SETS TO WORK. "The very rottenness of the Country became an attraction for Friedrich; and henceforth West-Preussen was, what hitherto Silesia had been, his favorite child; which, with infinite care, like that of an anxious loving mother, he washed, brushed, new-dressed, and forced to go to school and into orderly habits, and kept ever in his eye. The diplomatic squabbles about this 'acquisition' were still going on, when he had already sent [so early as June 4th, 1772, and still more on September 13th of that Year [See his new DIALOGUE with Roden, our Wesel acquaintance, who was a principal Captain in this business (in PREUSS, iv. 57, 58: date of the Dialogue is "11th May, 1772;"--Roden was on the ground 4th June next; but, owing to Austrian delays, did not begin till September 13th).]] a body of his best Official People into this waste-howling scene, to set about organizing it. The Landschaften (COUNTIES) were divided into small Circles; in a minimum of time, the land was valued, and an equal tax put upon it; every Circle received its LANDRATH, Law-Court, Post-office and Sanitary Police. New Parishes, each with its Church and Parson, were called into existence as by miracle; a company of 187 Schoolmasters--partly selected and trained by the excellent Semler [famous over Germany, in Halle University and SEMINARIUM, not yet in England]-- were sent into the Country: multitudes of German Mechanics too, from brick- makers up to machine-builders. Everywhere there began a digging, a hammering, a building; Cities were peopled anew; street after street rose out of the heaps of ruins; new Villages of Colonists were laid out, new modes of agriculture ordered. In the first Year after taking possession, the great Canal [of Bromberg] was dug; which, in a length of fifteen miles, connects, by the Netze River, the Weichsel with the Oder and the Elbe: within one year after giving the order, the King saw loaded vessels from the Oder, 120 feet in length of keel," and of forty tons burden, "enter the Weichsel. The vast breadths of land, gained from the state of swamp by drainage into this Canal, were immediately peopled by German Colonists.

"As his Seven-Years Struggle of War may be called super-human, so was there also in his present Labor of Peace something enormous; which appeared to his contemporaries [unless my fancy mislead me] almost preternatural, at times inhuman. It was grand, but also terrible, that the success of the whole was to him, at all moments, the one thing to be striven after; the comfort of the individual of no concern at all. When, in the Marshland of the Wetze, he counted more the strokes of the 10,000 spades, than the sufferings of the workers, sick with the marsh-fever in the hospitals which he had built for them; [Compare PREUSS, iv. 60-71.] when, restless, his demands outran the quickest performance,--there united itself to the deepest reverence and devotedness, in his People, a feeling of awe, as for one whose limbs are not moved by earthly life [fanciful, considerably!]. And when Goethe, himself become an old man, finished his last Drama [Second Part of FAUST], the figure of the old King again rose on him, and stept into his Poem; and his Faust got transformed into an unresting, creating, pitilessly exacting Master, forcing on his salutiferous drains and fruitful canals through the morasses of the Weichsel." [G. Freytag, Neue Bilder aus dem Leben des deutschen Volkes (Leipzig, 1862), pp. 397-408.]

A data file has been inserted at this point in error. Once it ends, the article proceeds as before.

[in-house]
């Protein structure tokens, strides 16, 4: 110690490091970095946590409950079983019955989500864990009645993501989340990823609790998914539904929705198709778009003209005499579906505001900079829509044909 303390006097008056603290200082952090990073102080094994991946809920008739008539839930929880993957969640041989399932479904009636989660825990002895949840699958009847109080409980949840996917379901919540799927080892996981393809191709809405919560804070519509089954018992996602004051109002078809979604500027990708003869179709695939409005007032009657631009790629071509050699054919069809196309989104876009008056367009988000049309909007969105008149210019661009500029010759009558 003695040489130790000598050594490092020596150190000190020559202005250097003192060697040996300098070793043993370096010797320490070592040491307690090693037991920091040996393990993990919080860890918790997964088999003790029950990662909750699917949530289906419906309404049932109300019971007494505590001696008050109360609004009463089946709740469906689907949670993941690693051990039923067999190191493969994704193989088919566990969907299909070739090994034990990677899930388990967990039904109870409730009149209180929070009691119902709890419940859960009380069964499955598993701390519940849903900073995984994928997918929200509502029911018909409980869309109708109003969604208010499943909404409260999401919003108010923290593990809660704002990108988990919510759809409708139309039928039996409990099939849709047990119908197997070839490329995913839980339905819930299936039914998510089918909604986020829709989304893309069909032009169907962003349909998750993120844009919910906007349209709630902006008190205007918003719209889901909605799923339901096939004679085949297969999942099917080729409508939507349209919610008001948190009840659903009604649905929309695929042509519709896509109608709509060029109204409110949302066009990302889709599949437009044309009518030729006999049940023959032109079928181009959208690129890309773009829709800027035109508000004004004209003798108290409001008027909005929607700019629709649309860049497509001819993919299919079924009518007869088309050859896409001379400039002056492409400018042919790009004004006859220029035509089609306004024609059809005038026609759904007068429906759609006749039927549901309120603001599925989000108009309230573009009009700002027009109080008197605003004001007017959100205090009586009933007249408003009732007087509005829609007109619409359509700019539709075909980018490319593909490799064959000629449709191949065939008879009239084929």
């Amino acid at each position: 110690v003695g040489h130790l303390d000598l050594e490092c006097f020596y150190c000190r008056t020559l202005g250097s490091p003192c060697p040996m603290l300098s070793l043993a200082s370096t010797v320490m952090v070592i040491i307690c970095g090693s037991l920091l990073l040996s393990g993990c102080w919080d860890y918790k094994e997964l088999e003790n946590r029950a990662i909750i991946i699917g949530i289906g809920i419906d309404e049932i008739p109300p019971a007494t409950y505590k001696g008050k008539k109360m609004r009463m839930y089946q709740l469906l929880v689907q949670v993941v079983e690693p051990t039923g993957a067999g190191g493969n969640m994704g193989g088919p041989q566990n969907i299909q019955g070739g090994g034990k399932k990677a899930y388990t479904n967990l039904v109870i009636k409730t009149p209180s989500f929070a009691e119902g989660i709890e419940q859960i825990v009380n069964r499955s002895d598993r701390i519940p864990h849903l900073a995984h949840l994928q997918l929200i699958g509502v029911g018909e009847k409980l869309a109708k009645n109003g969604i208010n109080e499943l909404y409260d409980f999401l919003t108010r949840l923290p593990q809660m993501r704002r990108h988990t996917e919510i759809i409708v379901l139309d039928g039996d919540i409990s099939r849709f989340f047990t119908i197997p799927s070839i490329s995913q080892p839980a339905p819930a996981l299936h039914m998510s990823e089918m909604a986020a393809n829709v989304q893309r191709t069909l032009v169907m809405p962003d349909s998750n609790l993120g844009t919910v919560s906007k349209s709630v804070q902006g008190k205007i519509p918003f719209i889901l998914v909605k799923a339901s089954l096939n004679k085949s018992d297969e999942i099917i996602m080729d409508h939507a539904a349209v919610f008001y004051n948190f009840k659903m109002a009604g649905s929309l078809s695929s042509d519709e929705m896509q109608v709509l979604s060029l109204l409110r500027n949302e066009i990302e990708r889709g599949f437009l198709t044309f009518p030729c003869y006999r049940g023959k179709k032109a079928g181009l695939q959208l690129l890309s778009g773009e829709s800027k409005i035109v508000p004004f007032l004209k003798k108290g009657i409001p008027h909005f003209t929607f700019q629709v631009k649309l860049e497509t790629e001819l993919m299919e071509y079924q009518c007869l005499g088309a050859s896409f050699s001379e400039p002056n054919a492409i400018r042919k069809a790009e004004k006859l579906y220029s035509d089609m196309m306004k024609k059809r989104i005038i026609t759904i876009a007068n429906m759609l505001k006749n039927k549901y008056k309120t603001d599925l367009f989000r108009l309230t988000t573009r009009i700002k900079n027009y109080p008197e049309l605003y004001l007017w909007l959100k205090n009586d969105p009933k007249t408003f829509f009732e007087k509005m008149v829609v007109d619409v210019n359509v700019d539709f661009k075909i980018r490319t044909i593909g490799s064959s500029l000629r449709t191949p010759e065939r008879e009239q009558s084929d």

These statements and pencillings of Freytag, apart from here and there a flourish of poetic sentiment, I believe my readers can accept as essentially true, and a correct portrait of the fact. And therewith, CON LA BOCCA DOLCE, we will rise from this Supper of Horrors. That Friedrich fortified the Country, that he built an impregnable Graudentz, and two other Fortresses, rendering the Country, and himself on that Eastern side, impregnable henceforth, all readers can believe. Friedrich has been building various Fortresses in this interim, though we have taken no notice of them; building and repairing many things;--trimming up his Military quite to the old pitch, as the most particular thing of all. He has his new Silesian Fortress of Silberberg,--big Fortress, looking into certain dangerous Bohemian Doors (in Tobias Stusche's Country, if readers recollect an old adventure now mythical);--his new Silesian Silberberg, his newer Polish Graudentz, and many others, and flatters himself he is not now pregnable on any side.

A Friedrich working, all along, in Poland especially, amid what circumambient deluges of maledictory outcries, and mendacious shriekeries from an ill-informed Public, is not now worth mentioning. Mere distracted rumors of the Pamphleteer and Newspaper kind: which, after hunting them a long time, through dense and rare, end mostly in zero, and angry darkness of some poor human brain,--or even testify in favor of this Head-Worker, and of the sense he shows, especially of the patience. For example: that of the "Polish Towns and Villages, ordered" by this Tyrant "to deliver, each of them, so many marriageable girls; each girl to bring with her as dowry, furnished by her parents, 1 feather-bed, 4 pillows, 1 cow, 3 swine and 3 ducats,"--in which desirable condition this tyrannous King "sent her into the Brandenburg States to be wedded and promote population." [Lindsey, LETTERS ON POLAND (Letter 2d). p. 61: Peyssonnel (in some. French Book of his, "solemnly presented to Louis XVI. and the Constituent Assembly;" cited in PREUSS, iv. 85); &c. &c.] Feather-beds, swine and ducats had their value in Brandenburg; but were marriageable girls such a scarcity there? Most extraordinary new RAPE OF THE SABINES; for which Herr Preuss can find no basis or source,--nor can I; except in the brain of Reverend Lindsey and his loud LETTERS ON POLAND above mentioned.